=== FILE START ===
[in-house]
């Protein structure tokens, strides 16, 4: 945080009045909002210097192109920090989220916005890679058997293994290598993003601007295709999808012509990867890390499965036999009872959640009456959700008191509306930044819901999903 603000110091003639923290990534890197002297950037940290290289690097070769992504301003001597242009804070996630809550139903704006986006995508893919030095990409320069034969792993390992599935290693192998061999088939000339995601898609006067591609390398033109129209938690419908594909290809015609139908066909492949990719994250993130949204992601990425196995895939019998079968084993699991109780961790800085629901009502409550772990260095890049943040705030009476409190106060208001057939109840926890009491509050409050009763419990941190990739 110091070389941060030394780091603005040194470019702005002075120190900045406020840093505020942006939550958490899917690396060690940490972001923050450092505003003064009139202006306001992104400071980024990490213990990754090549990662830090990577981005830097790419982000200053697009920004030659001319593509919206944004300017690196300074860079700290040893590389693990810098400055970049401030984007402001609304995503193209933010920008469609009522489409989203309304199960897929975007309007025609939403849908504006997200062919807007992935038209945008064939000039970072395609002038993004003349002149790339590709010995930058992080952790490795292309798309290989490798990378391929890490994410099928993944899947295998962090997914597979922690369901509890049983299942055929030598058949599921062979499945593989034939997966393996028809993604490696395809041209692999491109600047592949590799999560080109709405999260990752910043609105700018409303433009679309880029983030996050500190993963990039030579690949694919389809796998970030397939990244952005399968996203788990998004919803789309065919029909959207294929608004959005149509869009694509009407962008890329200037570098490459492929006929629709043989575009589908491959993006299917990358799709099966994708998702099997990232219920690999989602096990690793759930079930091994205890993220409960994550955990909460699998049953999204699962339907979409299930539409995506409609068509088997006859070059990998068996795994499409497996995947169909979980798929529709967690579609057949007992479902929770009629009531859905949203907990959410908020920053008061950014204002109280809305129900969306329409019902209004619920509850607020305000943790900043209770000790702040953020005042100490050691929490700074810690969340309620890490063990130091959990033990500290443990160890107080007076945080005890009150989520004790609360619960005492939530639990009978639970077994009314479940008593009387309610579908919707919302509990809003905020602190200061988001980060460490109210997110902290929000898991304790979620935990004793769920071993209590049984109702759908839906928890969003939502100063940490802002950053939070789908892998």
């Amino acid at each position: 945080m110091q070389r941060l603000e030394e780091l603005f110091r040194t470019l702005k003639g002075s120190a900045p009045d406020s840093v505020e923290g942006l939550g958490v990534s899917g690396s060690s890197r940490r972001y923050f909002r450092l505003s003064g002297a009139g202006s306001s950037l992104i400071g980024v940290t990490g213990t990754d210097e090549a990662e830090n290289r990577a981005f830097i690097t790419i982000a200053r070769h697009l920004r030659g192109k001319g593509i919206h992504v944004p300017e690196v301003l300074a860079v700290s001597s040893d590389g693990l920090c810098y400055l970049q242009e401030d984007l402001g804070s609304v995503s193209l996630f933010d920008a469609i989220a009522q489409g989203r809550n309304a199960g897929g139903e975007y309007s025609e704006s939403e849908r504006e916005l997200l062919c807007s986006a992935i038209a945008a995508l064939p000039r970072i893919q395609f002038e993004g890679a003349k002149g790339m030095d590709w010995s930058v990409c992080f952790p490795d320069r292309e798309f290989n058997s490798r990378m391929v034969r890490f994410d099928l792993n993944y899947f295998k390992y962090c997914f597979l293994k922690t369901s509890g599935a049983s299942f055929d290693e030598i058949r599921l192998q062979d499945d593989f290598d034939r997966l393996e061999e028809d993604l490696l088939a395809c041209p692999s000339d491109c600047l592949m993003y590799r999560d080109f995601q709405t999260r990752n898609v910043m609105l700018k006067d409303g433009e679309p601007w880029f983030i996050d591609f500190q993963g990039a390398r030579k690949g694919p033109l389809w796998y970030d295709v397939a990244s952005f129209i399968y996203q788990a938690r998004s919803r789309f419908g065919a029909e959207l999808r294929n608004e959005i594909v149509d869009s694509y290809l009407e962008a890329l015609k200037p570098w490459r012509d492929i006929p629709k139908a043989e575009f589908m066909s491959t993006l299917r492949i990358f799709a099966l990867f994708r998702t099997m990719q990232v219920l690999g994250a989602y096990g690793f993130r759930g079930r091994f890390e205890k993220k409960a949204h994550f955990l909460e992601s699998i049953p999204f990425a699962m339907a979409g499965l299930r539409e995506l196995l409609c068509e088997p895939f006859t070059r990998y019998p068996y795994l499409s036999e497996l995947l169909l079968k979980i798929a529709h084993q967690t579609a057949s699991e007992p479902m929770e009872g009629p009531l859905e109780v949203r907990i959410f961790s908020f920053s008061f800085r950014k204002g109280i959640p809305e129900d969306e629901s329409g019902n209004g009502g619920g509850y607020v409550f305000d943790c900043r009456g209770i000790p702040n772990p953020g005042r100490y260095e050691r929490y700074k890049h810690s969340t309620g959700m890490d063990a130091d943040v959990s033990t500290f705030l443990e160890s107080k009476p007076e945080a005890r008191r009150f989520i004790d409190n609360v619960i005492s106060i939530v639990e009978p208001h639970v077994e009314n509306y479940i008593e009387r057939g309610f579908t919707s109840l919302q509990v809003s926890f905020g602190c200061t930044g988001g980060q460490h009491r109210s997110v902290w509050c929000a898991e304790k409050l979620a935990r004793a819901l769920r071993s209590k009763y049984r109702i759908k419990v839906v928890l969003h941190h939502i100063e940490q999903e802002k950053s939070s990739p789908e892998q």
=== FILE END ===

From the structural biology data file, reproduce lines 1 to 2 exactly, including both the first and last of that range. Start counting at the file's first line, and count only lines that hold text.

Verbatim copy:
[in-house]
């Protein structure tokens, strides 16, 4: 945080009045909002210097192109920090989220916005890679058997293994290598993003601007295709999808012509990867890390499965036999009872959640009456959700008191509306930044819901999903 603000110091003639923290990534890197002297950037940290290289690097070769992504301003001597242009804070996630809550139903704006986006995508893919030095990409320069034969792993390992599935290693192998061999088939000339995601898609006067591609390398033109129209938690419908594909290809015609139908066909492949990719994250993130949204992601990425196995895939019998079968084993699991109780961790800085629901009502409550772990260095890049943040705030009476409190106060208001057939109840926890009491509050409050009763419990941190990739 110091070389941060030394780091603005040194470019702005002075120190900045406020840093505020942006939550958490899917690396060690940490972001923050450092505003003064009139202006306001992104400071980024990490213990990754090549990662830090990577981005830097790419982000200053697009920004030659001319593509919206944004300017690196300074860079700290040893590389693990810098400055970049401030984007402001609304995503193209933010920008469609009522489409989203309304199960897929975007309007025609939403849908504006997200062919807007992935038209945008064939000039970072395609002038993004003349002149790339590709010995930058992080952790490795292309798309290989490798990378391929890490994410099928993944899947295998962090997914597979922690369901509890049983299942055929030598058949599921062979499945593989034939997966393996028809993604490696395809041209692999491109600047592949590799999560080109709405999260990752910043609105700018409303433009679309880029983030996050500190993963990039030579690949694919389809796998970030397939990244952005399968996203788990998004919803789309065919029909959207294929608004959005149509869009694509009407962008890329200037570098490459492929006929629709043989575009589908491959993006299917990358799709099966994708998702099997990232219920690999989602096990690793759930079930091994205890993220409960994550955990909460699998049953999204699962339907979409299930539409995506409609068509088997006859070059990998068996795994499409497996995947169909979980798929529709967690579609057949007992479902929770009629009531859905949203907990959410908020920053008061950014204002109280809305129900969306329409019902209004619920509850607020305000943790900043209770000790702040953020005042100490050691929490700074810690969340309620890490063990130091959990033990500290443990160890107080007076945080005890009150989520004790609360619960005492939530639990009978639970077994009314479940008593009387309610579908919707919302509990809003905020602190200061988001980060460490109210997110902290929000898991304790979620935990004793769920071993209590049984109702759908839906928890969003939502100063940490802002950053939070789908892998």